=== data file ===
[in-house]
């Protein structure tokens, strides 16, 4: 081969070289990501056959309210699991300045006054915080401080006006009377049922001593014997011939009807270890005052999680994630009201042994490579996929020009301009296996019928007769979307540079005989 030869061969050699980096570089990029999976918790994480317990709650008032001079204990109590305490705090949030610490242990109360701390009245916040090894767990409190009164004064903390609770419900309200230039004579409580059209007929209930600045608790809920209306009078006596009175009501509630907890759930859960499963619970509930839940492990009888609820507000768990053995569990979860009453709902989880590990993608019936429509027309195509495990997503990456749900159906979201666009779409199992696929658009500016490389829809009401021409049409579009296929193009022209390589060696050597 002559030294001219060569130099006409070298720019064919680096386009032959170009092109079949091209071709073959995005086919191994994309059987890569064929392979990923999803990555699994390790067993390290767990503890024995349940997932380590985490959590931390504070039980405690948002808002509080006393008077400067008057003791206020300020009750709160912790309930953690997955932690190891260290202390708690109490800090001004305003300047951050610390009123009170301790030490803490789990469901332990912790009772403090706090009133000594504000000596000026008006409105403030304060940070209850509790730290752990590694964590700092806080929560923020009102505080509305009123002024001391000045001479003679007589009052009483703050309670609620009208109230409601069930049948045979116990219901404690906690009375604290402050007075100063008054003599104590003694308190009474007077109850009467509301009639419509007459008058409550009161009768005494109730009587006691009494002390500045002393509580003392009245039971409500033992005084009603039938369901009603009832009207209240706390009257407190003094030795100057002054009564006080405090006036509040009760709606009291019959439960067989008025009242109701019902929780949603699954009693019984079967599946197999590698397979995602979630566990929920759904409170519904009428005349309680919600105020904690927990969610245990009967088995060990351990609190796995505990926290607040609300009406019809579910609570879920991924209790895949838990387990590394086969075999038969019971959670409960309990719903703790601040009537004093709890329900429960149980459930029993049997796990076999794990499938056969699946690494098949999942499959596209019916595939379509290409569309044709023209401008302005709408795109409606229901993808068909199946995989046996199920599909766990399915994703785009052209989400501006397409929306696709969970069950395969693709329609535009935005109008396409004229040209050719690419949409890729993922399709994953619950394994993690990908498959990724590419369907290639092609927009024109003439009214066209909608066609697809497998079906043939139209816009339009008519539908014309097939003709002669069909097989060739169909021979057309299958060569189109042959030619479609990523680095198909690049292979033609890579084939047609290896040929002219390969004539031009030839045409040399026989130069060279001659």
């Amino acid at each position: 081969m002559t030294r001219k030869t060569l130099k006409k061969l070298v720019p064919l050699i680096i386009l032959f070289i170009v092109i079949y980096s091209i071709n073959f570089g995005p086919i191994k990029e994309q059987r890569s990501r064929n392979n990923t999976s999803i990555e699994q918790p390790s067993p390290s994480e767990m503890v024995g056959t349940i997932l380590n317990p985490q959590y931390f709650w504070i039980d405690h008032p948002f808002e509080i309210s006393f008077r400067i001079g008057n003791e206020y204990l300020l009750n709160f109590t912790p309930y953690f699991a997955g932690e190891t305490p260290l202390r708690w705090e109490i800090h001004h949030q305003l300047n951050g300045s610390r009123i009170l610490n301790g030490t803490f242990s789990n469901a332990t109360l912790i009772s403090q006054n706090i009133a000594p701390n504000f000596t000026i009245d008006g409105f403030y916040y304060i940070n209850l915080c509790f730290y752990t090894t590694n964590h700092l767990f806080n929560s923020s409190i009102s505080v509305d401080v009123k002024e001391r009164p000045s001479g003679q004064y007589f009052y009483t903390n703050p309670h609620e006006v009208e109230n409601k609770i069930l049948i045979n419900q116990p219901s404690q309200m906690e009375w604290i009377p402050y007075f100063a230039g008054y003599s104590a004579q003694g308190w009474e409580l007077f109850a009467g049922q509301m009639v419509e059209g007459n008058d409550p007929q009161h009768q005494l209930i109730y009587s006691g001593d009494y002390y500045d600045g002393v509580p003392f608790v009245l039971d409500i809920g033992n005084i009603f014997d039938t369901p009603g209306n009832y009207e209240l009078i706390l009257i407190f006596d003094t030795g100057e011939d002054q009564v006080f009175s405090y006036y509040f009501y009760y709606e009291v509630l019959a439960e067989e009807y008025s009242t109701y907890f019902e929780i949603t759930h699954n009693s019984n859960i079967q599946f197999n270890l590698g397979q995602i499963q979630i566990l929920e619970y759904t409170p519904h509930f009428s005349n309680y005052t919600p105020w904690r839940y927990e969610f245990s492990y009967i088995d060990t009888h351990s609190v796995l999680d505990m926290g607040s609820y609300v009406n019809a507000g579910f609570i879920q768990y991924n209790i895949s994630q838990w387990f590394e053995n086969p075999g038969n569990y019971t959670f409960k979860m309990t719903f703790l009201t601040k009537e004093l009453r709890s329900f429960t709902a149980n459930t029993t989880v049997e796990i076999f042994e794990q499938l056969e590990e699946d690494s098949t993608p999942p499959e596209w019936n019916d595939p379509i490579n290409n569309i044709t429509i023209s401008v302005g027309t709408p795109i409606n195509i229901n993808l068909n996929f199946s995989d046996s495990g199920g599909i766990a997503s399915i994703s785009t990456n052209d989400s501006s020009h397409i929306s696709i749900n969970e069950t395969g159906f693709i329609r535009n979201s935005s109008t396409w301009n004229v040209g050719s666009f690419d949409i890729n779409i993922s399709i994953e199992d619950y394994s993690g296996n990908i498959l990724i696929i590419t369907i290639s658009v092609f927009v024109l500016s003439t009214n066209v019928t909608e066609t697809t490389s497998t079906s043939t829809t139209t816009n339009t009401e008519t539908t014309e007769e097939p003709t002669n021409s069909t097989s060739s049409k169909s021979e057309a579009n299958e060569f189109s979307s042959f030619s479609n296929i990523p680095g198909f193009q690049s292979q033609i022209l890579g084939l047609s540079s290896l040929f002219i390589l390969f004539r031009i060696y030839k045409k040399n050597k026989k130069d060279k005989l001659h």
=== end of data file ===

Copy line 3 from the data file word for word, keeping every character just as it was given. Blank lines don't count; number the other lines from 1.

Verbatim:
């Amino acid at each position: 081969m002559t030294r001219k030869t060569l130099k006409k061969l070298v720019p064919l050699i680096i386009l032959f070289i170009v092109i079949y980096s091209i071709n073959f570089g995005p086919i191994k990029e994309q059987r890569s990501r064929n392979n990923t999976s999803i990555e699994q918790p390790s067993p390290s994480e767990m503890v024995g056959t349940i997932l380590n317990p985490q959590y931390f709650w504070i039980d405690h008032p948002f808002e509080i309210s006393f008077r400067i001079g008057n003791e206020y204990l300020l009750n709160f109590t912790p309930y953690f699991a997955g932690e190891t305490p260290l202390r708690w705090e109490i800090h001004h949030q305003l300047n951050g300045s610390r009123i009170l610490n301790g030490t803490f242990s789990n469901a332990t109360l912790i009772s403090q006054n706090i009133a000594p701390n504000f000596t000026i009245d008006g409105f403030y916040y304060i940070n209850l915080c509790f730290y752990t090894t590694n964590h700092l767990f806080n929560s923020s409190i009102s505080v509305d401080v009123k002024e001391r009164p000045s001479g003679q004064y007589f009052y009483t903390n703050p309670h609620e006006v009208e109230n409601k609770i069930l049948i045979n419900q116990p219901s404690q309200m906690e009375w604290i009377p402050y007075f100063a230039g008054y003599s104590a004579q003694g308190w009474e409580l007077f109850a009467g049922q509301m009639v419509e059209g007459n008058d409550p007929q009161h009768q005494l209930i109730y009587s006691g001593d009494y002390y500045d600045g002393v509580p003392f608790v009245l039971d409500i809920g033992n005084i009603f014997d039938t369901p009603g209306n009832y009207e209240l009078i706390l009257i407190f006596d003094t030795g100057e011939d002054q009564v006080f009175s405090y006036y509040f009501y009760y709606e009291v509630l019959a439960e067989e009807y008025s009242t109701y907890f019902e929780i949603t759930h699954n009693s019984n859960i079967q599946f197999n270890l590698g397979q995602i499963q979630i566990l929920e619970y759904t409170p519904h509930f009428s005349n309680y005052t919600p105020w904690r839940y927990e969610f245990s492990y009967i088995d060990t009888h351990s609190v796995l999680d505990m926290g607040s609820y609300v009406n019809a507000g579910f609570i879920q768990y991924n209790i895949s994630q838990w387990f590394e053995n086969p075999g038969n569990y019971t959670f409960k979860m309990t719903f703790l009201t601040k009537e004093l009453r709890s329900f429960t709902a149980n459930t029993t989880v049997e796990i076999f042994e794990q499938l056969e590990e699946d690494s098949t993608p999942p499959e596209w019936n019916d595939p379509i490579n290409n569309i044709t429509i023209s401008v302005g027309t709408p795109i409606n195509i229901n993808l068909n996929f199946s995989d046996s495990g199920g599909i766990a997503s399915i994703s785009t990456n052209d989400s501006s020009h397409i929306s696709i749900n969970e069950t395969g159906f693709i329609r535009n979201s935005s109008t396409w301009n004229v040209g050719s666009f690419d949409i890729n779409i993922s399709i994953e199992d619950y394994s993690g296996n990908i498959l990724i696929i590419t369907i290639s658009v092609f927009v024109l500016s003439t009214n066209v019928t909608e066609t697809t490389s497998t079906s043939t829809t139209t816009n339009t009401e008519t539908t014309e007769e097939p003709t002669n021409s069909t097989s060739s049409k169909s021979e057309a579009n299958e060569f189109s979307s042959f030619s479609n296929i990523p680095g198909f193009q690049s292979q033609i022209l890579g084939l047609s540079s290896l040929f002219i390589l390969f004539r031009i060696y030839k045409k040399n050597k026989k130069d060279k005989l001659h």